5 UK Conservative Leadership Candidates Clash Over Tax, Trust, Gender Self-ID

By Lily Zhou
Lily Zhou
Lily Zhou
Lily Zhou is a freelance writer mostly covering UK news for The Epoch Times.
July 16, 2022 Updated: July 16, 2022

Five British Conservative leadership candidates hoping to be the next prime minister on Friday appeared in their first televised debate that was mainly focused on tax and spending and trust in politicians.

Former Chancellor of the Exchequer Rishi Sunak, the only candidate who opposes immediate tax cuts, clashed with the other candidates over the issue.

Taxation

Sunak defended raising national insurance in April, saying he wanted to make sure the National Health Service is “properly funded.”

Foreign Secretary Liz Truss promised to reverse the hike immediately and get rid of the green energy levy so people can afford bills.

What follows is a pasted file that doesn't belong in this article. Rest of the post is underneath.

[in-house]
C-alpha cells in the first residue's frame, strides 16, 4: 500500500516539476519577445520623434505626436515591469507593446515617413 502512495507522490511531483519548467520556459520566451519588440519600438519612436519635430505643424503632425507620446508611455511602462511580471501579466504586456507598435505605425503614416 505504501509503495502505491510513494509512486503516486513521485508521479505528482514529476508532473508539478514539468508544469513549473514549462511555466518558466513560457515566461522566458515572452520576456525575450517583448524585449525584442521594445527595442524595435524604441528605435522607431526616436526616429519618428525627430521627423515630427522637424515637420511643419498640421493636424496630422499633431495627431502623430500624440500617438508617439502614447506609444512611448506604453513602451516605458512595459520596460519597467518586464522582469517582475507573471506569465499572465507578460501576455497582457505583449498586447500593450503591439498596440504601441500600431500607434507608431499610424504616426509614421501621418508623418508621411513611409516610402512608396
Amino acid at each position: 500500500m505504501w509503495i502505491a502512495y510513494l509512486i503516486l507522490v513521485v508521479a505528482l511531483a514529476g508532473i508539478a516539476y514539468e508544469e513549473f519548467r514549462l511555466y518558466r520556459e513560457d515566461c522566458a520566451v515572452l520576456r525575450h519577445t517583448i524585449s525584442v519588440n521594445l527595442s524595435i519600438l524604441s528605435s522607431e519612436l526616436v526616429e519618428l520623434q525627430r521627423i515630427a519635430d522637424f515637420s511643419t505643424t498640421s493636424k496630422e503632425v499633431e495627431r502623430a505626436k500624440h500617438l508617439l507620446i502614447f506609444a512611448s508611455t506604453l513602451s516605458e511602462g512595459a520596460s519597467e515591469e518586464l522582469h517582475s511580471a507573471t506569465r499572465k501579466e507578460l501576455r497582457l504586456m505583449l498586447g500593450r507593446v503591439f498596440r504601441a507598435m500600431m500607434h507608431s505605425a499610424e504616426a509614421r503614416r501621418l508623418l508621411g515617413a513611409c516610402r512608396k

Truss said she would fund the tax cut by spreading the debt accumulated during the COVID-19 pandemic over a longer period, arguing the pandemic is a “one in a hundred-year event” and that the UK’s borrowing is less than the United States, Canada, and Japan.

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Conservative party leadership contender Rishi Sunak at Here East studios in Stratford, east London, on July 15, 2022. (Victoria Jones/PA Media)

But Sunak dismissed the plan as a “fairy tale,” saying “launching some unfunded spree of borrowing and more debt … will just make inflation worse which will make the problem longer.”

Appearing to take a swipe at Sunak, who was the Chancellor until he resigned 10 days ago, Truss said the UK has inflation “because of all monetary policy, that we haven’t been tough enough on the monetary supply.”

Penny Mordaunt said she will raise income thresholds in line with inflation and halve VAT on fuels.

She refused to be drawn on the levels for corporation tax and other taxes during the debate but suggested she wants to lower the taxes.